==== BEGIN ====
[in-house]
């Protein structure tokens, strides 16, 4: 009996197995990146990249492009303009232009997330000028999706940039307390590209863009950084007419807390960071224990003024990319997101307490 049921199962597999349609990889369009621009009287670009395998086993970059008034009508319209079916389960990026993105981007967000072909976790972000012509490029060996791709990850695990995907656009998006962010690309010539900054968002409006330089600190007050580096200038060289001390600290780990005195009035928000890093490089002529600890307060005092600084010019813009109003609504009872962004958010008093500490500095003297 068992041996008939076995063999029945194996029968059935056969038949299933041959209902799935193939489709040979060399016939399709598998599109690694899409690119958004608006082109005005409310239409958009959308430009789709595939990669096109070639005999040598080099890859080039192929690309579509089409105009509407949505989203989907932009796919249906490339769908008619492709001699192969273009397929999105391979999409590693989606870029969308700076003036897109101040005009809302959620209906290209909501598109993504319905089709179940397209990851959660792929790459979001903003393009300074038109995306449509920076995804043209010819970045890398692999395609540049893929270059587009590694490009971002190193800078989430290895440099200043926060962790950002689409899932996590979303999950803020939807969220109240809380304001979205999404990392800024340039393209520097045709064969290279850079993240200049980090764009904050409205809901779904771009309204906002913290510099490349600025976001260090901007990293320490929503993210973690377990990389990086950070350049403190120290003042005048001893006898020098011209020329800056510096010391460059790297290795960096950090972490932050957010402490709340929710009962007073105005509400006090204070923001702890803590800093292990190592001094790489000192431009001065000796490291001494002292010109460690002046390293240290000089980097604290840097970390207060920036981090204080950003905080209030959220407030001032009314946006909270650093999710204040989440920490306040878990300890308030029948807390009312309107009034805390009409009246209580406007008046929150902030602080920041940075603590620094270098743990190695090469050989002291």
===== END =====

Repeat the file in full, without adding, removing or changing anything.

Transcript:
[in-house]
């Protein structure tokens, strides 16, 4: 009996197995990146990249492009303009232009997330000028999706940039307390590209863009950084007419807390960071224990003024990319997101307490 049921199962597999349609990889369009621009009287670009395998086993970059008034009508319209079916389960990026993105981007967000072909976790972000012509490029060996791709990850695990995907656009998006962010690309010539900054968002409006330089600190007050580096200038060289001390600290780990005195009035928000890093490089002529600890307060005092600084010019813009109003609504009872962004958010008093500490500095003297 068992041996008939076995063999029945194996029968059935056969038949299933041959209902799935193939489709040979060399016939399709598998599109690694899409690119958004608006082109005005409310239409958009959308430009789709595939990669096109070639005999040598080099890859080039192929690309579509089409105009509407949505989203989907932009796919249906490339769908008619492709001699192969273009397929999105391979999409590693989606870029969308700076003036897109101040005009809302959620209906290209909501598109993504319905089709179940397209990851959660792929790459979001903003393009300074038109995306449509920076995804043209010819970045890398692999395609540049893929270059587009590694490009971002190193800078989430290895440099200043926060962790950002689409899932996590979303999950803020939807969220109240809380304001979205999404990392800024340039393209520097045709064969290279850079993240200049980090764009904050409205809901779904771009309204906002913290510099490349600025976001260090901007990293320490929503993210973690377990990389990086950070350049403190120290003042005048001893006898020098011209020329800056510096010391460059790297290795960096950090972490932050957010402490709340929710009962007073105005509400006090204070923001702890803590800093292990190592001094790489000192431009001065000796490291001494002292010109460690002046390293240290000089980097604290840097970390207060920036981090204080950003905080209030959220407030001032009314946006909270650093999710204040989440920490306040878990300890308030029948807390009312309107009034805390009409009246209580406007008046929150902030602080920041940075603590620094270098743990190695090469050989002291």